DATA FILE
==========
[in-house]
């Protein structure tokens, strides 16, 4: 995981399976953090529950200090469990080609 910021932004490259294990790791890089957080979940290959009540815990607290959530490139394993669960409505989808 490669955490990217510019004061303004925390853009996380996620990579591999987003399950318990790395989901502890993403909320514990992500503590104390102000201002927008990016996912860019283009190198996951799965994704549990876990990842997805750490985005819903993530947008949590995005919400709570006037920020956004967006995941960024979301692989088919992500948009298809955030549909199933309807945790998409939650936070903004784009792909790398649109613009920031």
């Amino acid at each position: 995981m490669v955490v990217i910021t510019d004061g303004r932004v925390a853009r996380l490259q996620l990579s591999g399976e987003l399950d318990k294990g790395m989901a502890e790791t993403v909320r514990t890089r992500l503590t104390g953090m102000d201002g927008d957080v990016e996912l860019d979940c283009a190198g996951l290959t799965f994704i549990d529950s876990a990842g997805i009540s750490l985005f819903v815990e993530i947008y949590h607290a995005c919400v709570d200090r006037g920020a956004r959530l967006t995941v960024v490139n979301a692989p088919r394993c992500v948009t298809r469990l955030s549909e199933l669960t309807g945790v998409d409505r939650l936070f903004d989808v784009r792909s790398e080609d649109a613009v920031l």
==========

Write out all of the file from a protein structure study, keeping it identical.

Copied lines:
[in-house]
């Protein structure tokens, strides 16, 4: 995981399976953090529950200090469990080609 910021932004490259294990790791890089957080979940290959009540815990607290959530490139394993669960409505989808 490669955490990217510019004061303004925390853009996380996620990579591999987003399950318990790395989901502890993403909320514990992500503590104390102000201002927008990016996912860019283009190198996951799965994704549990876990990842997805750490985005819903993530947008949590995005919400709570006037920020956004967006995941960024979301692989088919992500948009298809955030549909199933309807945790998409939650936070903004784009792909790398649109613009920031």
């Amino acid at each position: 995981m490669v955490v990217i910021t510019d004061g303004r932004v925390a853009r996380l490259q996620l990579s591999g399976e987003l399950d318990k294990g790395m989901a502890e790791t993403v909320r514990t890089r992500l503590t104390g953090m102000d201002g927008d957080v990016e996912l860019d979940c283009a190198g996951l290959t799965f994704i549990d529950s876990a990842g997805i009540s750490l985005f819903v815990e993530i947008y949590h607290a995005c919400v709570d200090r006037g920020a956004r959530l967006t995941v960024v490139n979301a692989p088919r394993c992500v948009t298809r469990l955030s549909e199933l669960t309807g945790v998409d409505r939650l936070f903004d989808v784009r792909s790398e080609d649109a613009v920031l």